Miramax deal involves the L.A. billionaire, Morgan Creek, Colony Capital and David Bergstein
Los Angeles billionaire Ronald Tutor and his partners Morgan Creek, Colony Capital and David Bergstein have reached agreement to buy Miramax from The Walt Disney Company, Waxword has learned.
The sale price is believed to be $675 million.
"The deal is not done, but it's going to get done," a person with knowledge of the deal told TheWrap. "We've agreed in principle."
The agreement was struck on Thursday afternoon in negotiations led by Tutor, who will take the lead management position in the arthouse studio with a 700-film library, according to a second knowledgeable individual.
The sale price includes $250 million in accounts receivable and $50 million in current cash holdings. So the price would immediately net out at closer to $625 million. Once the receivables come in – which will take five years – the sale price would be under $400 million.
Tutor (pictured left) intends to run Miramax as a standalone company; Bergstein (below, right), a controversial figure who is mired in numerous lawsuits over the closure of ThinkFilm and his other companies, is expected to take a prominent advisory role.
Morgan Creek, run by Jim Robinson, would be a distribution partner for the new Miramax, but is also putting capital into the deal.
The agreement, which is not yet officially closed but whose broad outlines are agreed-upon by both sides, according to the individual, is expected to officially close by the end of July.
A Disney spokeswoman, asked about the agreement, said: "No deal has been signed and I will not comment until or if there is one."
Colony Capital was a late entrant into the negotiations, joining the deal about 10 days ago, according to one insider. Richard Nanula, who heads the fund's entertainment division, is also a former CFO of Disney. His relationships with the company were apparently key in getting to an agreement.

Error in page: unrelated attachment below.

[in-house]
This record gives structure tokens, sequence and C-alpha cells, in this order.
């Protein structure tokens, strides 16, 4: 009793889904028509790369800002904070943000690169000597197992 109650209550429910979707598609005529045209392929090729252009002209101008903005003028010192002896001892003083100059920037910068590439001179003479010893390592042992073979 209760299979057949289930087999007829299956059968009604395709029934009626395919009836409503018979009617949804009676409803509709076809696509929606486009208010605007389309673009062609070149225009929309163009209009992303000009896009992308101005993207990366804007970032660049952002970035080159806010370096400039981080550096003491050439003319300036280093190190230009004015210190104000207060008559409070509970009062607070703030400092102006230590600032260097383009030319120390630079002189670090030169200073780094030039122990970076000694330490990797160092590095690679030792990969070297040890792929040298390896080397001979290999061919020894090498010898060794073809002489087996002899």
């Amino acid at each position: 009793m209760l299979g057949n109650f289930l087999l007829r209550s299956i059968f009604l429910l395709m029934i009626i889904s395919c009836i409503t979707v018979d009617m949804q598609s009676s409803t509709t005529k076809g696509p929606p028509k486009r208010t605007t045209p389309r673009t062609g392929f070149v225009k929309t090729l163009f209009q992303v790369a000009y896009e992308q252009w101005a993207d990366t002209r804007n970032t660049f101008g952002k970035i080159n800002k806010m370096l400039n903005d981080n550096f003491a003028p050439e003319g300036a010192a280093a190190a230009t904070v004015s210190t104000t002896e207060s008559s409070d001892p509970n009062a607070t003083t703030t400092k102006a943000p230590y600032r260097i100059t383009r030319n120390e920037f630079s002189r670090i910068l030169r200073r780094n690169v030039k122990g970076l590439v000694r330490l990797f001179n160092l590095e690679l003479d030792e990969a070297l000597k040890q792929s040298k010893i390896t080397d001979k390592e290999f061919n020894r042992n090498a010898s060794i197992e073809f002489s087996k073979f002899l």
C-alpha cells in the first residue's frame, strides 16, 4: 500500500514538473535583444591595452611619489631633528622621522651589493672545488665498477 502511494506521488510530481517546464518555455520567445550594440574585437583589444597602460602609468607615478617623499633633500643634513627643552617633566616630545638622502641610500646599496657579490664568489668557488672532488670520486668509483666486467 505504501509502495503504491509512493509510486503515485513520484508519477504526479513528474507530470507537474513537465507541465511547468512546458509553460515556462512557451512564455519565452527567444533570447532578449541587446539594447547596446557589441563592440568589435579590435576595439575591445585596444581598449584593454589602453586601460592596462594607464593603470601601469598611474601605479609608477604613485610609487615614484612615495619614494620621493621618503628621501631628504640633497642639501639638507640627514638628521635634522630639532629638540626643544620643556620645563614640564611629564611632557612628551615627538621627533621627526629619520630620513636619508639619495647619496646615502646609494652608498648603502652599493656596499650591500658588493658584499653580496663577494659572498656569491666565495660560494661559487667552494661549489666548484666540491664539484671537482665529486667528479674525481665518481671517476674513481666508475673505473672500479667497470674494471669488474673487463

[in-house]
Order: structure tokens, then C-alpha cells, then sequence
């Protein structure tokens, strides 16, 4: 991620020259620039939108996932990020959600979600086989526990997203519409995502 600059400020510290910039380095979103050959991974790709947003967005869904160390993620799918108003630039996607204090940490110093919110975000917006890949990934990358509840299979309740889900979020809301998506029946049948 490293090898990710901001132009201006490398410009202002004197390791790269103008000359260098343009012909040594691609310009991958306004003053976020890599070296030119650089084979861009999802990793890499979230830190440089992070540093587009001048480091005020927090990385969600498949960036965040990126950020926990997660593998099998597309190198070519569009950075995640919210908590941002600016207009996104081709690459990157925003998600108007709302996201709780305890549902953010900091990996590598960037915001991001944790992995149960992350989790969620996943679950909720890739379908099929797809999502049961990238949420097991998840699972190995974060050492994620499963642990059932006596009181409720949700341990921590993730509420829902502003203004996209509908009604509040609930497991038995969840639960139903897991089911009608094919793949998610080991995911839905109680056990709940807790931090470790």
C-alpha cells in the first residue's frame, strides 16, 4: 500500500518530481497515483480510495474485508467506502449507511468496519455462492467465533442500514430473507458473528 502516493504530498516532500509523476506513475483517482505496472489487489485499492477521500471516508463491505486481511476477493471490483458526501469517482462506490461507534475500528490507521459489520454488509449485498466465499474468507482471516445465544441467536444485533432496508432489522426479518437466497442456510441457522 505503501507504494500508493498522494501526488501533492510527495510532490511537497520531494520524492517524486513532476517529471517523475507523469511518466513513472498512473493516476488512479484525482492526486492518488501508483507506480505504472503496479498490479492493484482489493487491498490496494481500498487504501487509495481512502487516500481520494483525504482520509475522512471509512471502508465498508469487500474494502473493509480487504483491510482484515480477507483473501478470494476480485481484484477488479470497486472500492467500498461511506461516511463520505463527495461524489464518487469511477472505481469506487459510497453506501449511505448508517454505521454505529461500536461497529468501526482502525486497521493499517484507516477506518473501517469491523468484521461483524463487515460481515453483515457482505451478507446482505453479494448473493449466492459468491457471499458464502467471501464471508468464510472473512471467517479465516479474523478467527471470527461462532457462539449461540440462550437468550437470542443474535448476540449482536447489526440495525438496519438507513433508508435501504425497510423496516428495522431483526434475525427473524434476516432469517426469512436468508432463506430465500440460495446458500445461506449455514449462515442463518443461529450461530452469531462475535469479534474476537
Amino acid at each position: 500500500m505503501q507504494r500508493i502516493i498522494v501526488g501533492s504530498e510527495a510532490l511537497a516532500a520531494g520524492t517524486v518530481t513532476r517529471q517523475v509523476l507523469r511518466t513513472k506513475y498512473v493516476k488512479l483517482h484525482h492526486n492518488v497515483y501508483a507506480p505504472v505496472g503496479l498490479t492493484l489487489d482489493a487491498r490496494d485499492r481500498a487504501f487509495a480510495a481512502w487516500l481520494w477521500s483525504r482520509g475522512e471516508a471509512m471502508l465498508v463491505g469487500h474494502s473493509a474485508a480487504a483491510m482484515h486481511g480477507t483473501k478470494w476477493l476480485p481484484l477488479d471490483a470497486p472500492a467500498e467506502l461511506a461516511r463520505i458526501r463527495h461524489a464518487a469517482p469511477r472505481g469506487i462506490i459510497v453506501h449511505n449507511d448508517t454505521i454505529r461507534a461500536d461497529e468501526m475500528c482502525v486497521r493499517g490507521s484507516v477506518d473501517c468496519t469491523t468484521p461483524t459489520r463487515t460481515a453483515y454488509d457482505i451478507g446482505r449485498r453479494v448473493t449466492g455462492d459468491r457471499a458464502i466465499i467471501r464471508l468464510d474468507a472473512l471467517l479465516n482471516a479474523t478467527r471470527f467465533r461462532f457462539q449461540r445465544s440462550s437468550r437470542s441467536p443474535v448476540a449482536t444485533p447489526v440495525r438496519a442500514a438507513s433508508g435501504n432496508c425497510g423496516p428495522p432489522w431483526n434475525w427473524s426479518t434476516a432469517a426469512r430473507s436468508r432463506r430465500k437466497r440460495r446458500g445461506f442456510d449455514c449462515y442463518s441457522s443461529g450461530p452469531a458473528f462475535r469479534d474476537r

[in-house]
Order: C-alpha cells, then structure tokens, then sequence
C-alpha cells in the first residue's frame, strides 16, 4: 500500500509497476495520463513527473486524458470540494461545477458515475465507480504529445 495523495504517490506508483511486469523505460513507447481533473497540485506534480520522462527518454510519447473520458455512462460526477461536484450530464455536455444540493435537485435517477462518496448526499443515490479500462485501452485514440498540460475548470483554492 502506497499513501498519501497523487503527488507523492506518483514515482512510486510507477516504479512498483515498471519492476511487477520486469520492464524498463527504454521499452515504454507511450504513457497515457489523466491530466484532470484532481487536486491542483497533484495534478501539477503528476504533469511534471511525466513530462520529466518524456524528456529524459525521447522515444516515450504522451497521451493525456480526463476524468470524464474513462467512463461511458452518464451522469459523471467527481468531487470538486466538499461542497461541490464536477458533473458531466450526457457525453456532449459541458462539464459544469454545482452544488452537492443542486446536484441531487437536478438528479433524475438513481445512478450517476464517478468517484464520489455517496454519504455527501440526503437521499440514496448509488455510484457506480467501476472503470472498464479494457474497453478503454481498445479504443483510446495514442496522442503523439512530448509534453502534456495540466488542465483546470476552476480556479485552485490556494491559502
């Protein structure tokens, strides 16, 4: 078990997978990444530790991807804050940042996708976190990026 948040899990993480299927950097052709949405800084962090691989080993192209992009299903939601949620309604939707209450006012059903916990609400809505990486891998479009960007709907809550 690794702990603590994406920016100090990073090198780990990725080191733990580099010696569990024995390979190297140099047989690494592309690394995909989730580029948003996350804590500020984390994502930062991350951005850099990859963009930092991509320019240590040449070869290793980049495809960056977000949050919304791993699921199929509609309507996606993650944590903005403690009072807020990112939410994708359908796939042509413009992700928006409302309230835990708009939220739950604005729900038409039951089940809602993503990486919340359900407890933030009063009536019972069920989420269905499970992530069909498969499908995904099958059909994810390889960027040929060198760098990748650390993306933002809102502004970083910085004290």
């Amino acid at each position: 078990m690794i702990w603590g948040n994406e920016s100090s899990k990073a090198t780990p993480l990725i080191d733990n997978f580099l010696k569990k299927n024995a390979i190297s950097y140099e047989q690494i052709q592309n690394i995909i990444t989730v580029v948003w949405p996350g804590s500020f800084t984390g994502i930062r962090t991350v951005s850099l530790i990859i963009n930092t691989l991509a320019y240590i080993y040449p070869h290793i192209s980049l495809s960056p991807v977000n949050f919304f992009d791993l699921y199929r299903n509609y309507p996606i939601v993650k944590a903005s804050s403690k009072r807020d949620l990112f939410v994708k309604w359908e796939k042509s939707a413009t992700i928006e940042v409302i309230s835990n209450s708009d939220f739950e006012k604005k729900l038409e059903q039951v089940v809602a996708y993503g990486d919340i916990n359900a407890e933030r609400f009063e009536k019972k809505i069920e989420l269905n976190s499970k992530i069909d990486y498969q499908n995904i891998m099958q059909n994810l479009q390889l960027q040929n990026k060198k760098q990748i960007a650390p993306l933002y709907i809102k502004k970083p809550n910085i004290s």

Two other equity partners are involved in the purchase, but have chosen to remain anonymous.
The agreement ends a drawn-out and often difficult negotiation process in which Disney struggled, but ultimately succeeded, in getting a high price for the premium Miramax library, with such contemporary classic movies as "Pulp Fiction," "Shakespeare in Love" and "Chicago."
It will also be a crushing disappointment to Harvey Weinstein, who cofounded Miramax with his brother Bob and sold it to Disney in 1994. Weinstein had been trying valiantly to reclaim the company that was named for his parents Miriam and Max. But his backer, L.A. billionaire Ron Burkle, ultimately balked at the purchase price.
News of the agreement brought out some skeptics. One rival bidder suggested that Tutor would have two weeks to find banks to provide debt financing and get the deal closed, but that this would not happen at $675 million. "They can't close this deal at $675 million," said the skeptic.
But Tutor's camp has said they are not seeking significant debt financing to make the purchase.
Disney essentially shut Miramax down last year, so it was essentially selling the library. And therein lay the complications.
Valuation experts contended that the library, which is believed to generate up to about $350 million annually in cash flow, should be valued at no more than $500 million because of the ongoing decline in DVD sales and rentals.
Disney sought a higher price.